DAVID T. LITTLE
DAVID T. LITTLE
Soldier Songs combines elements of theater, opera, rock-infused concert music, and film footage by Bill Morrison to explore the perceptions versus the realities of a soldier, the exploration of loss and exploitation of innocence, and the difficulty of expressing the truth of war. Though music can be easily co-opted to serve a political or ideological message, it can equally be a vehicle for reflection, engagement, and emotional connection, as is seen in this gripping opera-theatre work.
The libretto, created by the composer, was adapted from recorded interviews with veterans of five wars. Soldier Songs traces changing perceptions of war in our society and by those who experience it. The nameless soldier is followed through three phases of life: Youth (playing war games), Warrior (time served in the military), and Elder (aged, wise, reflective).
It is a chilling and realistic view of our media-crazed, war machine culture, and of the nature of power in war. Each of the eleven songs explores a different aspect of the experience, ranging from rage, to fear, to joy, to grief. Multimedia elements are employed as a critique of the media’s ability to both glamorize and falsify the truth of combat.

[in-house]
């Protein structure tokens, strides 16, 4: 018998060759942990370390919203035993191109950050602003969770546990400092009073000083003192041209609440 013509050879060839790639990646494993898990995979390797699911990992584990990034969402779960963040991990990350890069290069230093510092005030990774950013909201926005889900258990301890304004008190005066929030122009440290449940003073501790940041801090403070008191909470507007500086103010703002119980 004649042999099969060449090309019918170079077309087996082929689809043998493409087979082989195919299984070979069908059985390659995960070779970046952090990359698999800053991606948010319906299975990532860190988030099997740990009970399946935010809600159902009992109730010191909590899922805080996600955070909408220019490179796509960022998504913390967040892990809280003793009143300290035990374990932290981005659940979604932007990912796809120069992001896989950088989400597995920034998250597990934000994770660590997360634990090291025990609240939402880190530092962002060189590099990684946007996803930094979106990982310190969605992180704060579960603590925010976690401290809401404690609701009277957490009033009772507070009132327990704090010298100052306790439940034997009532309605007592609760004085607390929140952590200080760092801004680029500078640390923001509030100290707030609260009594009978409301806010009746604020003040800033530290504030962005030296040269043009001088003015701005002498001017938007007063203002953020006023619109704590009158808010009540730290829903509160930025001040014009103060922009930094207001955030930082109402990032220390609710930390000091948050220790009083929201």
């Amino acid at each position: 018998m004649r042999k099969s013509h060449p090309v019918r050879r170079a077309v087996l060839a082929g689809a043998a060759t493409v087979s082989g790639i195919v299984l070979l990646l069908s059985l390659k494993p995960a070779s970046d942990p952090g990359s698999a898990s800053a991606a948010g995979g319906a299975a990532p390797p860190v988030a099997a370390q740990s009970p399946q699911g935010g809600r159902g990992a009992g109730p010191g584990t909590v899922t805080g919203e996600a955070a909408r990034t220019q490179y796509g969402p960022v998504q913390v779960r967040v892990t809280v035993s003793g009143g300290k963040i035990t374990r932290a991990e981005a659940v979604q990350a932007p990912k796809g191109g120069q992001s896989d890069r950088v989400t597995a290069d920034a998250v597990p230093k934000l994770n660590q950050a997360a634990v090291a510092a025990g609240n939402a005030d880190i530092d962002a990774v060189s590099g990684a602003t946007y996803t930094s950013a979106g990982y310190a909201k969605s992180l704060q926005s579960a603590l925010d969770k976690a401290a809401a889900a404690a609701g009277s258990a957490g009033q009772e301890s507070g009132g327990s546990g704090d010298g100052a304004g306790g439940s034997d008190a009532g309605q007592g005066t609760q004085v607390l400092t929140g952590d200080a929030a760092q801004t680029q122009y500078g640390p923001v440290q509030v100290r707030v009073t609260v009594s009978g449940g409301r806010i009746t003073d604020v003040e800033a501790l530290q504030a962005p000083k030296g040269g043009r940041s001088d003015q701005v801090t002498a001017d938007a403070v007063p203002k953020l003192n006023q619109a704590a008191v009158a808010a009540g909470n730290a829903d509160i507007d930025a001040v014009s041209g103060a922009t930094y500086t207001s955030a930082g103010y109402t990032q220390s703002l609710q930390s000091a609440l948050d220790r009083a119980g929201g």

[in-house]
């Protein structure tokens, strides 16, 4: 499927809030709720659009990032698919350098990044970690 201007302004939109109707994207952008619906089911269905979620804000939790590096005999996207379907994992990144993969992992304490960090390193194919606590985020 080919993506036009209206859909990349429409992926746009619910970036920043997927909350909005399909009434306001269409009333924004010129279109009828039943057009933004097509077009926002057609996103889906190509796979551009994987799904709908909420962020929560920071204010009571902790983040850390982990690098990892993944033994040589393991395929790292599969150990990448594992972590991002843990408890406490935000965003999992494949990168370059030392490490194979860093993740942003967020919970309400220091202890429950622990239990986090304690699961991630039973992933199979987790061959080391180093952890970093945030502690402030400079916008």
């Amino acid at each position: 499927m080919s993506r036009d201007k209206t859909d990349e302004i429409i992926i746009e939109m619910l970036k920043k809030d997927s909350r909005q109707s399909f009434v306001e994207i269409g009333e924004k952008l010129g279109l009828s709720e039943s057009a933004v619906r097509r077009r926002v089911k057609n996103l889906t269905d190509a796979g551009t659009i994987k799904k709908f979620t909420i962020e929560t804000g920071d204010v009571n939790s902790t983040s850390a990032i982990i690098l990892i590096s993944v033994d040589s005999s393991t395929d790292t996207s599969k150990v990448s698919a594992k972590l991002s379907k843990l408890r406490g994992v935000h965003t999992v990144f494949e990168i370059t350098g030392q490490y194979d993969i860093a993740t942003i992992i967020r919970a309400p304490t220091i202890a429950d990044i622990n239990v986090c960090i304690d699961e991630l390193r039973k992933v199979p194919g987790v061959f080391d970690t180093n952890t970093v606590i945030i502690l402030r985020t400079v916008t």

Soldier Songs asks the tough questions and tells the tough stories through its poignant libretto, driving music, and surprising visual counterpoint. The tension between the visual and aural experience of our production works to dispel the numbness felt by those lucky enough to only experience war through the comfort of our living rooms.
Commissioned by Pittsburgh New Music Ensemble
Film commissioned by Beth Morrison Projects and the Holland Festival. This production was made possible, in part, by the New York State Council on the Arts with the support of Governor Andrew Cuomo and the New York State Legislature.
Chicago Opera Theater – Museum of Contemporary Art, Chicago
“Mr. Little’s gifts for setting text comfortably and effectively, and for writing music informed by Minimalism and rock but slavishly indebted to neither, are evident throughout the briskly paced work. … The presentation provided further evidence of Mr. Little’s fast-rising stock as a vital theatrical creator.”
“Shock and awe took on a new meaning: that of staging aesthetic.”
”Little’s kaleidoscopic score includes jaundiced nods to both Aaron Copland’s Americana and 19th-century orientalist music, minimalist chirps and chants in “Real American Hero” and “Hollywood Ending,” and blistering, Hendrix-style strings in “War After War.”
“[Little] has earned acclaim for the imaginative way he draws on his varied musical interests to produce arresting and coherent works. Soldier Songs, for which Little wrote his own libretto, sustains that reputation.”
"The premiere of a new work by the composer David T. Little is always worth exploring, and his operas — “Dog Days,” “JFK” — reveal him to be an especially powerful composer for the voice."
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